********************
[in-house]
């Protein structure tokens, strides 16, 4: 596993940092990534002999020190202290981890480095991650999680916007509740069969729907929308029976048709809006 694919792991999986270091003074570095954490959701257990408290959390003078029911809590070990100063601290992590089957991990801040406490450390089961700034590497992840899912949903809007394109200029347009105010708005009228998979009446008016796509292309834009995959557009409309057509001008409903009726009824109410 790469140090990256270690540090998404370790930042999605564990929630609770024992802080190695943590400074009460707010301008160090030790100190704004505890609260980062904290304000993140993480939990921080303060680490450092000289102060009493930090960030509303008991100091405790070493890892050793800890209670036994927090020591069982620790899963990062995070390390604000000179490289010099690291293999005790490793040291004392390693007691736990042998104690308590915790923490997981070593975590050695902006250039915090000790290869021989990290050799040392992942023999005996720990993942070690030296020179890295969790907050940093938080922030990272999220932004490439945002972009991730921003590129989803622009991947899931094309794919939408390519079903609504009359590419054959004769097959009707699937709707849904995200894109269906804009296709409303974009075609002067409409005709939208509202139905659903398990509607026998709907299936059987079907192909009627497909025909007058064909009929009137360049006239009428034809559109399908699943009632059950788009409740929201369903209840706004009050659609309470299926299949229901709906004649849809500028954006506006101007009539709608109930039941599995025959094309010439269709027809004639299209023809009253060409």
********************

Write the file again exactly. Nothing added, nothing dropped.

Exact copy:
[in-house]
């Protein structure tokens, strides 16, 4: 596993940092990534002999020190202290981890480095991650999680916007509740069969729907929308029976048709809006 694919792991999986270091003074570095954490959701257990408290959390003078029911809590070990100063601290992590089957991990801040406490450390089961700034590497992840899912949903809007394109200029347009105010708005009228998979009446008016796509292309834009995959557009409309057509001008409903009726009824109410 790469140090990256270690540090998404370790930042999605564990929630609770024992802080190695943590400074009460707010301008160090030790100190704004505890609260980062904290304000993140993480939990921080303060680490450092000289102060009493930090960030509303008991100091405790070493890892050793800890209670036994927090020591069982620790899963990062995070390390604000000179490289010099690291293999005790490793040291004392390693007691736990042998104690308590915790923490997981070593975590050695902006250039915090000790290869021989990290050799040392992942023999005996720990993942070690030296020179890295969790907050940093938080922030990272999220932004490439945002972009991730921003590129989803622009991947899931094309794919939408390519079903609504009359590419054959004769097959009707699937709707849904995200894109269906804009296709409303974009075609002067409409005709939208509202139905659903398990509607026998709907299936059987079907192909009627497909025909007058064909009929009137360049006239009428034809559109399908699943009632059950788009409740929201369903209840706004009050659609309470299926299949229901709906004649849809500028954006506006101007009539709608109930039941599995025959094309010439269709027809004639299209023809009253060409």